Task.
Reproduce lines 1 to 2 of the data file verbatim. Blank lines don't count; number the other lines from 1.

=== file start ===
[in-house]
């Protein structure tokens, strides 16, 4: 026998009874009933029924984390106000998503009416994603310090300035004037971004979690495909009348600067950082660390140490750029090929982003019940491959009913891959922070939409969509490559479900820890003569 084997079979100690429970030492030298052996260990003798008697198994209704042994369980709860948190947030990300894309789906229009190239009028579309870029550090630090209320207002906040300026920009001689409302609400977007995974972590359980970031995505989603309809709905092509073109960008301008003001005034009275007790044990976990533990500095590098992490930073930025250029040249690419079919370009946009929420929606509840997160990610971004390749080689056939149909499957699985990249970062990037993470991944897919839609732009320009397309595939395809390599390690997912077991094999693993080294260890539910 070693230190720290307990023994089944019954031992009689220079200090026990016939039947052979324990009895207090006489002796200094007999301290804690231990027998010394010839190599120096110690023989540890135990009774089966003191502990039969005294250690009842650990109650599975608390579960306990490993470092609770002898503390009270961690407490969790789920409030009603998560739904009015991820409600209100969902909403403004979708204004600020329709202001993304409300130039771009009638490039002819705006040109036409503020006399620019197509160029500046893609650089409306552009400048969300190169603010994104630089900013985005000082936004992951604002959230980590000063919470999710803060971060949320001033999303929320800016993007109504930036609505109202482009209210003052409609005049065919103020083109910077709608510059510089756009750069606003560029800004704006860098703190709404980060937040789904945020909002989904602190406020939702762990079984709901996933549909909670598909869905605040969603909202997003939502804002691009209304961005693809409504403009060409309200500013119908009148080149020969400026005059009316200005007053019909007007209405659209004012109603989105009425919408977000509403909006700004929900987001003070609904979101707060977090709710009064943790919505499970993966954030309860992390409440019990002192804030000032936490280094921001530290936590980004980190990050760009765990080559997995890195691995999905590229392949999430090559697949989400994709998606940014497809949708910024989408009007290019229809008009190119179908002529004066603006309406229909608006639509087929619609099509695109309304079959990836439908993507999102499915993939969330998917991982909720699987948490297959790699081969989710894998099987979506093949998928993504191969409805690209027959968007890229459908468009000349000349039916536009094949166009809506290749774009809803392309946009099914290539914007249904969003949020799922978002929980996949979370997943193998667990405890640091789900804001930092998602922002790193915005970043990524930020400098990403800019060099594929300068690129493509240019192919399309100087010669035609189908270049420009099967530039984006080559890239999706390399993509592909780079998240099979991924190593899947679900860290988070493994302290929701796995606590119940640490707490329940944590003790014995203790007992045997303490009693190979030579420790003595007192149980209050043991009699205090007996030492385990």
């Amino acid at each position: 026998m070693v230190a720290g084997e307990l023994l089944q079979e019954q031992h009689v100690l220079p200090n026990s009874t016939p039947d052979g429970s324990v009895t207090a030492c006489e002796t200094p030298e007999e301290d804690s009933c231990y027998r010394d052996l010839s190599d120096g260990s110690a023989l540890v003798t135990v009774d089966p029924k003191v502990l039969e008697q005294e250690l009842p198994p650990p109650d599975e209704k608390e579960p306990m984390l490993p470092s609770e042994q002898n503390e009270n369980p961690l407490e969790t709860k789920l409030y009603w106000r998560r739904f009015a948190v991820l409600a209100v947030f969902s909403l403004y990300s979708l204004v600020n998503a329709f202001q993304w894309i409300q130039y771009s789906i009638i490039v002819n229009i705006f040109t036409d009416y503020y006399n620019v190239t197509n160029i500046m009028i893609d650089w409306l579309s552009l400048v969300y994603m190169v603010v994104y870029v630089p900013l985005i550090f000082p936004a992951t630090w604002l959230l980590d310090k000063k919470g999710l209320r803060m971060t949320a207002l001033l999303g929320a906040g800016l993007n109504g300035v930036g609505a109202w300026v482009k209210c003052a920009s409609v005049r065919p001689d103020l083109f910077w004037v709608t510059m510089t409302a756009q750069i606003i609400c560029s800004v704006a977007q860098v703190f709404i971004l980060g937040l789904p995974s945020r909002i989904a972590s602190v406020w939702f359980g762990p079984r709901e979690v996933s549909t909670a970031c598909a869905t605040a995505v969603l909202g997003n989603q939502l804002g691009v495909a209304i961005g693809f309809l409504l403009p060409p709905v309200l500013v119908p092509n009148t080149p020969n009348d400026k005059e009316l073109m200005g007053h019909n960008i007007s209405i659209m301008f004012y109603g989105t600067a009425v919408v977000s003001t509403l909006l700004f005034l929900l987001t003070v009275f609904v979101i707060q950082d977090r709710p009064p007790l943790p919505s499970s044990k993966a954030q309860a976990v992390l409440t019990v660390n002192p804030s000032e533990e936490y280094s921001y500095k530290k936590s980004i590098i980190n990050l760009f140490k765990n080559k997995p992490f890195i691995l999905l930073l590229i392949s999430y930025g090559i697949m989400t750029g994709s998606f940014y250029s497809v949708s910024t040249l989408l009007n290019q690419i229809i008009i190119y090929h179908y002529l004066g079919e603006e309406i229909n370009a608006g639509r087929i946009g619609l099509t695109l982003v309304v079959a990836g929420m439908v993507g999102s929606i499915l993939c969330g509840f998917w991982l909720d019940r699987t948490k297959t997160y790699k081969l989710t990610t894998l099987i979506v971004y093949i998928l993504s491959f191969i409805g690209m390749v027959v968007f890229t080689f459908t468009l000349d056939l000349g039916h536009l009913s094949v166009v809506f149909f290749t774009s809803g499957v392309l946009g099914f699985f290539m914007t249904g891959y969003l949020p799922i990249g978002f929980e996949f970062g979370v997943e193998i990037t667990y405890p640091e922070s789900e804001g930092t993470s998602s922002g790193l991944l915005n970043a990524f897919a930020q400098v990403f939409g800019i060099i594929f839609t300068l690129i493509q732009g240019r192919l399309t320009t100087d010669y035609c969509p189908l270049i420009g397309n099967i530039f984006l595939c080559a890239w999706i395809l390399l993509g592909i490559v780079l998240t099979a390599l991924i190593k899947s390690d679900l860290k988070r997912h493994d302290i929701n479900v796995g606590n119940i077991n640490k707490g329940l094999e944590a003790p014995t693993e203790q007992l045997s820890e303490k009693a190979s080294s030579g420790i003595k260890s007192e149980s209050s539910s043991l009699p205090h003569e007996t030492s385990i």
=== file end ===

[in-house]
């Protein structure tokens, strides 16, 4: 026998009874009933029924984390106000998503009416994603310090300035004037971004979690495909009348600067950082660390140490750029090929982003019940491959009913891959922070939409969509490559479900820890003569 084997079979100690429970030492030298052996260990003798008697198994209704042994369980709860948190947030990300894309789906229009190239009028579309870029550090630090209320207002906040300026920009001689409302609400977007995974972590359980970031995505989603309809709905092509073109960008301008003001005034009275007790044990976990533990500095590098992490930073930025250029040249690419079919370009946009929420929606509840997160990610971004390749080689056939149909499957699985990249970062990037993470991944897919839609732009320009397309595939395809390599390690997912077991094999693993080294260890539910 070693230190720290307990023994089944019954031992009689220079200090026990016939039947052979324990009895207090006489002796200094007999301290804690231990027998010394010839190599120096110690023989540890135990009774089966003191502990039969005294250690009842650990109650599975608390579960306990490993470092609770002898503390009270961690407490969790789920409030009603998560739904009015991820409600209100969902909403403004979708204004600020329709202001993304409300130039771009009638490039002819705006040109036409503020006399620019197509160029500046893609650089409306552009400048969300190169603010994104630089900013985005000082936004992951604002959230980590000063919470999710803060971060949320001033999303929320800016993007109504930036609505109202482009209210003052409609005049065919103020083109910077709608510059510089756009750069606003560029800004704006860098703190709404980060937040789904945020909002989904602190406020939702762990079984709901996933549909909670598909869905605040969603909202997003939502804002691009209304961005693809409504403009060409309200500013119908009148080149020969400026005059009316200005007053019909007007209405659209004012109603989105009425919408977000509403909006700004929900987001003070609904979101707060977090709710009064943790919505499970993966954030309860992390409440019990002192804030000032936490280094921001530290936590980004980190990050760009765990080559997995890195691995999905590229392949999430090559697949989400994709998606940014497809949708910024989408009007290019229809008009190119179908002529004066603006309406229909608006639509087929619609099509695109309304079959990836439908993507999102499915993939969330998917991982909720699987948490297959790699081969989710894998099987979506093949998928993504191969409805690209027959968007890229459908468009000349000349039916536009094949166009809506290749774009809803392309946009099914290539914007249904969003949020799922978002929980996949979370997943193998667990405890640091789900804001930092998602922002790193915005970043990524930020400098990403800019060099594929300068690129493509240019192919399309100087010669035609189908270049420009099967530039984006080559890239999706390399993509592909780079998240099979991924190593899947679900860290988070493994302290929701796995606590119940640490707490329940944590003790014995203790007992045997303490009693190979030579420790003595007192149980209050043991009699205090007996030492385990």